Read all posts from May 2011
Kori SchulmanMay 31, 2011
05:25 PM EDT
Today, President Obama announced the nomination of John Bryson as the next Commerce Secretary. Bryson brings a wealth of experience to this role and understands what it takes for America to succeed in a 21st century global economy. In an announcement from the State Dining Room of the White House, the President said:
As Commerce Secretary, John is going to be an important part of my economic team, promoting American business and American products across the globe. By working with companies here at home, and representing America’s interests abroad, I’m confident that he’s going to help us meet the goal that I set of doubling our nation’s exports.
In this new role, John will be able to draw on decades of business experience across a range of industries -– from his role on the boards of major companies like Disney and Boeing, to his leadership in the clean energy industry. That’s the expertise that will help us create new jobs and make America more competitive in the global economy.
With outgoing Commerce Secretary Gary Locke at his side, the President praised his success in the role and thanked him for his extraordinary service:
Of course, John will be building on the success of outgoing Commerce Secretary Gary Locke, who has tirelessly advanced America’s economic leadership abroad, securing export deals that will mean hundreds of thousands of jobs here in America -– including an agreement with China, where Gary will now be serving as our next ambassador. And we couldn't be prouder of him and we're confident he is going to be doing an outstanding job there.
May 31, 2011
04:57 PM EDT
Editor’s Note: Champions of Change is a weekly initiative to highlight Americans who are making an impact in their communities and help our country rise to the many challenges of the 21st century.
As the President said in his 2011 State of the Union Address to Congress, "we are the first nation to be founded for the sake of an idea – the idea that each of us deserves the chance to shape our own destiny. That's why centuries of pioneers and immigrants have risk everything to come here...the future is ours to win. But to get there, we cannot stand still.” Earlier this month, we held a roundtable discussion at the White House with Administration officials and a group of impressive community leaders who are helping the current generation of immigrants and refugees successfully integrate and thrive in their new communities.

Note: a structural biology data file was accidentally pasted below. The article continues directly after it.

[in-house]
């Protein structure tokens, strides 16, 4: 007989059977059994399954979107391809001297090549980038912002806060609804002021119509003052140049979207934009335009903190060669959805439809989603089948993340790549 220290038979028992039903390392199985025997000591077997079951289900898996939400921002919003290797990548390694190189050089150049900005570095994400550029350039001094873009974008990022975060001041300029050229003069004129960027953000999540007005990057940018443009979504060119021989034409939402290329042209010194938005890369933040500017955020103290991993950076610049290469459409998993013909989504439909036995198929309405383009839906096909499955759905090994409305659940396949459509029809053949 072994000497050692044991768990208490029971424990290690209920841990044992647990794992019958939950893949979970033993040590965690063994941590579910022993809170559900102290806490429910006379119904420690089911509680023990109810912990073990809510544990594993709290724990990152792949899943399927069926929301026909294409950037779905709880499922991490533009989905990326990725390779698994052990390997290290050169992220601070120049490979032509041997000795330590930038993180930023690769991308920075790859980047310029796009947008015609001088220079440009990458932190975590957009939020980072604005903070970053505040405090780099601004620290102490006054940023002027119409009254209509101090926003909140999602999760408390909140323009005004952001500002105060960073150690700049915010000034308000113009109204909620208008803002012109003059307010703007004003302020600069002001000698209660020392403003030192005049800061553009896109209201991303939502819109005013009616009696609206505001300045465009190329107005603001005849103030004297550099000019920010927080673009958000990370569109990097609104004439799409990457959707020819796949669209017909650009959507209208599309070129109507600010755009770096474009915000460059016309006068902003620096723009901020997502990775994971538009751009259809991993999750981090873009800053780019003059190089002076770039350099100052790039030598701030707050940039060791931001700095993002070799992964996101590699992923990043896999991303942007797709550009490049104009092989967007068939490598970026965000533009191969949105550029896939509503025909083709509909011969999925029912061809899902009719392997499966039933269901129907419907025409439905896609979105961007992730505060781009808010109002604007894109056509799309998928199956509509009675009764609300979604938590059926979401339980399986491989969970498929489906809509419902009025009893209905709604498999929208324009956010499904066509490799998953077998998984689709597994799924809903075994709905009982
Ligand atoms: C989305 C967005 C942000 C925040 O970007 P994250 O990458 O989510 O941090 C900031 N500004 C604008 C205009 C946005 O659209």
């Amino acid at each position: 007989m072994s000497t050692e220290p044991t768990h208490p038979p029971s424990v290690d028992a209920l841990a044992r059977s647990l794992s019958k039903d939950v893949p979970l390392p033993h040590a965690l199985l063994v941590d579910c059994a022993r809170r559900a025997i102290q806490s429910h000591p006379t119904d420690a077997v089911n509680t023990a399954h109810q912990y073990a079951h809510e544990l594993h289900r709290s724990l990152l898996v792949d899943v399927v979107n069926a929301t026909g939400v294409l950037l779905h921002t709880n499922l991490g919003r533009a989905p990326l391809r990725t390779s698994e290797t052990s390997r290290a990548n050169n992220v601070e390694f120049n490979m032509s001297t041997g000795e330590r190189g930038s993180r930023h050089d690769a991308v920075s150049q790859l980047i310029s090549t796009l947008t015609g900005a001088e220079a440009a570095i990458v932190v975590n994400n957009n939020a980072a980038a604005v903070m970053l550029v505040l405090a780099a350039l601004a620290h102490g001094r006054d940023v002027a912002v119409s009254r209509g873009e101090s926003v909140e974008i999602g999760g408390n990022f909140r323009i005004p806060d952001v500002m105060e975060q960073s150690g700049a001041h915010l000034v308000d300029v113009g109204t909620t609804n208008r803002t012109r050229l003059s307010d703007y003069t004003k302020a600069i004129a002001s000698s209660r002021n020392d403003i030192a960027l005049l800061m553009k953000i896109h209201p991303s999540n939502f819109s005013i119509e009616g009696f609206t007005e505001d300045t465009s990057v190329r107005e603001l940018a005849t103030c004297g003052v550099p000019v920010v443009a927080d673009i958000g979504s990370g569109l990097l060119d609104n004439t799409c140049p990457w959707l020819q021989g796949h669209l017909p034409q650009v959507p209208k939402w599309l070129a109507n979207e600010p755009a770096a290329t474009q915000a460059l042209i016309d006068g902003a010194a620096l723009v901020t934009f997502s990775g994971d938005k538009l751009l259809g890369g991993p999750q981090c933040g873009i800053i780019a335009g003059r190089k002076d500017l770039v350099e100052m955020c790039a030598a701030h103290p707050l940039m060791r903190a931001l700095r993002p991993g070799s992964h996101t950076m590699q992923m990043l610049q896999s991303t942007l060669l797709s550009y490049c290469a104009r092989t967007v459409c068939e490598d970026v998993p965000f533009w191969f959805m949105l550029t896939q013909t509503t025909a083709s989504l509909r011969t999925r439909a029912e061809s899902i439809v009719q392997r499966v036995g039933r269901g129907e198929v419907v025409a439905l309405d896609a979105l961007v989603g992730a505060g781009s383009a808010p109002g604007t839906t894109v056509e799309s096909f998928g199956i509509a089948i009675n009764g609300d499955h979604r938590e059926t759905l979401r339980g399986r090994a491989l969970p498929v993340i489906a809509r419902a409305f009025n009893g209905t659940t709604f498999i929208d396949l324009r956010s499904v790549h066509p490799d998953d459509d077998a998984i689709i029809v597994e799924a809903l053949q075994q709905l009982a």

From San Diego, CA to Utica, NY, these leaders are true Champions of Change. They are answering the President’s call. They are not standing still. They are working every day to connect immigrants with critical services to learn English and assist in the naturalization process. They are also helping these newcomers start businesses and obtain jobs in critical fields like the health care industry, allowing them to use the professional skills, expertise, and experience they brought with them to their new country, which benefits all Americans. And by developing intergenerational programs that bring together elderly immigrants and young people and help students learn about the process of becoming a citizen, these Champions of Change are connecting newcomers to the communities where they are settling, promoting greater understanding, and inspiring pride in America.
Nikki SuttonMay 31, 2011
01:52 PM EDT
Yesterday morning, before traveling to Arlington National Cemetery for the Memorial Day Service, President Obama made a Department of Defense personnel announcement, nominating Gen. Dempsey to be the Chairman of the Joint Chiefs, Admiral Winnefeld to be Vice Chairman of the Joint Chiefs, and Gen. Odierno as Army Chief of Staff. The President urged the Senate to confirm these nominees as soon as possible and explained what he values most in advisors:
Stephanie ValenciaMay 31, 2011
10:45 AM EDT
On May 10th, President Obama issued a call to action to fix our broken immigration system so that it works for our 21st century economic and national security needs. He asked Americans to elevate the debate on this issue and have a nation conversation about realistic solutions. Over the past three weeks, we’ve had hundreds of Americans in all parts of the country and all walks of life participate in conversations about realistic solutions to fixing our broken immigration system.